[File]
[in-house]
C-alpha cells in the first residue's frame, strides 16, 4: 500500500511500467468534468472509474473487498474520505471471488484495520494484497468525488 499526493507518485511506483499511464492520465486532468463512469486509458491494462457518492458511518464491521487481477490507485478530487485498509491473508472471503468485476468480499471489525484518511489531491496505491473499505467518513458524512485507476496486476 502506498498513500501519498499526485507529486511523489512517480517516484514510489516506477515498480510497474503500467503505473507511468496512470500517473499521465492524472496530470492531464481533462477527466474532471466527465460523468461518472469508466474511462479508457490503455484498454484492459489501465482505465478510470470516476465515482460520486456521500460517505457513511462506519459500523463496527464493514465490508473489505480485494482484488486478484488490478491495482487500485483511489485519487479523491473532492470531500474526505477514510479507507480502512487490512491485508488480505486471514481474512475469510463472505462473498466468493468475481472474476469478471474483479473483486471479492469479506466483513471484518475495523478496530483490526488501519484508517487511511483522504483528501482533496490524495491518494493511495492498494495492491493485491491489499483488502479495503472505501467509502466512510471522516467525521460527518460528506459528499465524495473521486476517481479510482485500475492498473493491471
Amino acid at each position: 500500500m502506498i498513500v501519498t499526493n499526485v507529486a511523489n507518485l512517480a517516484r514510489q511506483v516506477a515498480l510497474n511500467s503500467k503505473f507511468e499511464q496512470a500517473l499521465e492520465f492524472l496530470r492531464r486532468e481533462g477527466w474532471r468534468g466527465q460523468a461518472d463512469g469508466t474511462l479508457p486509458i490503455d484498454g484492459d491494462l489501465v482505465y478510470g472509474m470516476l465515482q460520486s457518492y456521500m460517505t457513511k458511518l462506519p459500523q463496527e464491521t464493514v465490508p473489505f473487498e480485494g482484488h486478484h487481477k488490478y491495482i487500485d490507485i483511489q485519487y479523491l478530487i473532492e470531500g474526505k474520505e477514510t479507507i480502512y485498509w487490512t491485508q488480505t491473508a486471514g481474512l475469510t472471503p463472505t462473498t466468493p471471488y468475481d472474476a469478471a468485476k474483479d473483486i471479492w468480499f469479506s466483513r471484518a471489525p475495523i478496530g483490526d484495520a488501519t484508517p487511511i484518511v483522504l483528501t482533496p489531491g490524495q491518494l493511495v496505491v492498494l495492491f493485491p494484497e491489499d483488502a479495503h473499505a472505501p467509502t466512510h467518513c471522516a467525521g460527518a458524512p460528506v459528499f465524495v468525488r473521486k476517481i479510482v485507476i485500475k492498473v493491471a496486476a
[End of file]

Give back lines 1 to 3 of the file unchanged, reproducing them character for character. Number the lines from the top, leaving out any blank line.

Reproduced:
[in-house]
C-alpha cells in the first residue's frame, strides 16, 4: 500500500511500467468534468472509474473487498474520505471471488484495520494484497468525488 499526493507518485511506483499511464492520465486532468463512469486509458491494462457518492458511518464491521487481477490507485478530487485498509491473508472471503468485476468480499471489525484518511489531491496505491473499505467518513458524512485507476496486476 502506498498513500501519498499526485507529486511523489512517480517516484514510489516506477515498480510497474503500467503505473507511468496512470500517473499521465492524472496530470492531464481533462477527466474532471466527465460523468461518472469508466474511462479508457490503455484498454484492459489501465482505465478510470470516476465515482460520486456521500460517505457513511462506519459500523463496527464493514465490508473489505480485494482484488486478484488490478491495482487500485483511489485519487479523491473532492470531500474526505477514510479507507480502512487490512491485508488480505486471514481474512475469510463472505462473498466468493468475481472474476469478471474483479473483486471479492469479506466483513471484518475495523478496530483490526488501519484508517487511511483522504483528501482533496490524495491518494493511495492498494495492491493485491491489499483488502479495503472505501467509502466512510471522516467525521460527518460528506459528499465524495473521486476517481479510482485500475492498473493491471
Amino acid at each position: 500500500m502506498i498513500v501519498t499526493n499526485v507529486a511523489n507518485l512517480a517516484r514510489q511506483v516506477a515498480l510497474n511500467s503500467k503505473f507511468e499511464q496512470a500517473l499521465e492520465f492524472l496530470r492531464r486532468e481533462g477527466w474532471r468534468g466527465q460523468a461518472d463512469g469508466t474511462l479508457p486509458i490503455d484498454g484492459d491494462l489501465v482505465y478510470g472509474m470516476l465515482q460520486s457518492y456521500m460517505t457513511k458511518l462506519p459500523q463496527e464491521t464493514v465490508p473489505f473487498e480485494g482484488h486478484h487481477k488490478y491495482i487500485d490507485i483511489q485519487y479523491l478530487i473532492e470531500g474526505k474520505e477514510t479507507i480502512y485498509w487490512t491485508q488480505t491473508a486471514g481474512l475469510t472471503p463472505t462473498t466468493p471471488y468475481d472474476a469478471a468485476k474483479d473483486i471479492w468480499f469479506s466483513r471484518a471489525p475495523i478496530g483490526d484495520a488501519t484508517p487511511i484518511v483522504l483528501t482533496p489531491g490524495q491518494l493511495v496505491v492498494l495492491f493485491p494484497e491489499d483488502a479495503h473499505a472505501p467509502t466512510h467518513c471522516a467525521g460527518a458524512p460528506v459528499f465524495v468525488r473521486k476517481i479510482v485507476i485500475k492498473v493491471a496486476a